DISCUSSION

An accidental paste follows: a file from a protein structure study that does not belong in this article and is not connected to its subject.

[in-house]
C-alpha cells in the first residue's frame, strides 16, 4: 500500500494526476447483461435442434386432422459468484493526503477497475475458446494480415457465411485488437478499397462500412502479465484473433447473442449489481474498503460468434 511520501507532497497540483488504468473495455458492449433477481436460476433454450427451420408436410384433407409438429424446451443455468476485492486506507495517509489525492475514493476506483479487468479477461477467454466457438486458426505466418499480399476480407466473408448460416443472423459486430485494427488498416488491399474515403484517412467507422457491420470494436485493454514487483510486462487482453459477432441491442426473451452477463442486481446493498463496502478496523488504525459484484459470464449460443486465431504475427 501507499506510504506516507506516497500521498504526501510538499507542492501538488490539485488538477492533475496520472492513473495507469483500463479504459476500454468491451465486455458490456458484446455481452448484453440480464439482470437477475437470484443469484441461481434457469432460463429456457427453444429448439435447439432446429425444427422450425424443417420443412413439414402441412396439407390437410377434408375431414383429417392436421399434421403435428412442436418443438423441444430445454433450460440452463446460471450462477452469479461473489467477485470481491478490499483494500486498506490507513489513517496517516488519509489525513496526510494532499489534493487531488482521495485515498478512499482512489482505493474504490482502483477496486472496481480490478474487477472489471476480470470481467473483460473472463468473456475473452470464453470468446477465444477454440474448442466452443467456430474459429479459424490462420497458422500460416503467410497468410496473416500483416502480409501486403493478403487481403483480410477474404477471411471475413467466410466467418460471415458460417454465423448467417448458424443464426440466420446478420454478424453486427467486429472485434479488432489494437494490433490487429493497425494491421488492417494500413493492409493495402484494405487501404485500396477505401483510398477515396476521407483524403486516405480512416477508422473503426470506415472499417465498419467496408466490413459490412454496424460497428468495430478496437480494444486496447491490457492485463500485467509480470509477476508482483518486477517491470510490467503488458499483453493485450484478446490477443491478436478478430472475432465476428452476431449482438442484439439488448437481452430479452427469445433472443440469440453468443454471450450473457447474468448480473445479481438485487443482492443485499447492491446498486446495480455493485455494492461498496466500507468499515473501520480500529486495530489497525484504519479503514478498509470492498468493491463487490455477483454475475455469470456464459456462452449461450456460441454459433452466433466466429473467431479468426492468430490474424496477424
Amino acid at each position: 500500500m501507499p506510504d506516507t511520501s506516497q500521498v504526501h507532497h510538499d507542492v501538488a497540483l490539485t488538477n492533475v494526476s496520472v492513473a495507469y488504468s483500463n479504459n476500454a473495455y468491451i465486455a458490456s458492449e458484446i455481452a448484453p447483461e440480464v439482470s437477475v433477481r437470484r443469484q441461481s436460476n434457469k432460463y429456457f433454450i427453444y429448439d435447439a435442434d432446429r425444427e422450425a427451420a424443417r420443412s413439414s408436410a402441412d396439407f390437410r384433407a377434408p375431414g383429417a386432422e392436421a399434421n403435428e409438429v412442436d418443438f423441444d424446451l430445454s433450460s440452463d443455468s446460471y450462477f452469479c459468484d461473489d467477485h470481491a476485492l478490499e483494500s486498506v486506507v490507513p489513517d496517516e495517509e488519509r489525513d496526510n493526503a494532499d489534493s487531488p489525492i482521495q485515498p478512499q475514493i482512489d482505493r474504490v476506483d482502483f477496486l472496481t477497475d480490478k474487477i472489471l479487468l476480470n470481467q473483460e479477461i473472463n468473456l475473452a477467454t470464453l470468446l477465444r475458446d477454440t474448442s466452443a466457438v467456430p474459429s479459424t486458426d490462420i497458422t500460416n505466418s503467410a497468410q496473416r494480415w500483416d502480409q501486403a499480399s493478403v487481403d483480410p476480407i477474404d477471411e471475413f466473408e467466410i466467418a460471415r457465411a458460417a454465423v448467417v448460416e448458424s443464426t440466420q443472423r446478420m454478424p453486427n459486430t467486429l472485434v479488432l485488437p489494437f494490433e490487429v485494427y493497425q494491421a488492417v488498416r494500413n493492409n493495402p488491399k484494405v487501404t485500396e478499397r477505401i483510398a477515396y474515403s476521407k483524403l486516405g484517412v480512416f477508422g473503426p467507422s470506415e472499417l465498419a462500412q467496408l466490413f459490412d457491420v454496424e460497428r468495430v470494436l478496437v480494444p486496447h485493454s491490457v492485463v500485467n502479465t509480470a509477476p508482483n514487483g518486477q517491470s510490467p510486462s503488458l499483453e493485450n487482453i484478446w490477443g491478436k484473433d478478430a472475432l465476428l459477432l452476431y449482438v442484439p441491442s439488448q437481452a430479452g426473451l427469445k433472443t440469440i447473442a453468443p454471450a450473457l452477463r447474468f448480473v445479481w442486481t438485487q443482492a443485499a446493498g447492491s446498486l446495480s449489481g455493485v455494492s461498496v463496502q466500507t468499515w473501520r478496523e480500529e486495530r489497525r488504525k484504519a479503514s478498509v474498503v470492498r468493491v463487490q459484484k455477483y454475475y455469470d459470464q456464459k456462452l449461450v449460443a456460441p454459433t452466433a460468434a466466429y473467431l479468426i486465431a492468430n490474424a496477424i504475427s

Based on the results of the current clinical trial and other recently completed studies, zoledronic acid effectively increases BMD in breast cancer patients receiving adjuvant endocrine therapy and at risk for bone loss and fracture.15, 17 The final results of the bone substudy of the Austrian Breast and Colorectal Cancer Study Group-12 trial (N = 1803), which evaluated zoledronic acid (4 mg IV every 6 months) in 404 premenopausal women with hormone-responsive breast cancer receiving goserelin and either anastrozole or tamoxifen, demonstrate significant increases in BMD (LS, +4% [P = .02]; trochanter, +3.9% [P = .07]) compared with baseline values at 5 years, even 2 years after therapy cessation.17 Conversely, women receiving endocrine therapy alone (no zoledronic acid) experienced significant decreases in BMD (LS, −6.3% [P = .001]; trochanter, −4.1% [P = .06]) at 5 years.17 Likewise, in a study comparing upfront versus delayed zoledronic acid in postmenopausal women who received 2 years of letrozole after ≤6 years of tamoxifen, Hines and colleagues observed significant losses in BMD in the delayed group (LS, −2.3%; total hip, −3.3%) compared with the upfront group (LS, 4.9%; total hip, −1.2%), findings similar to those observed in the current study.15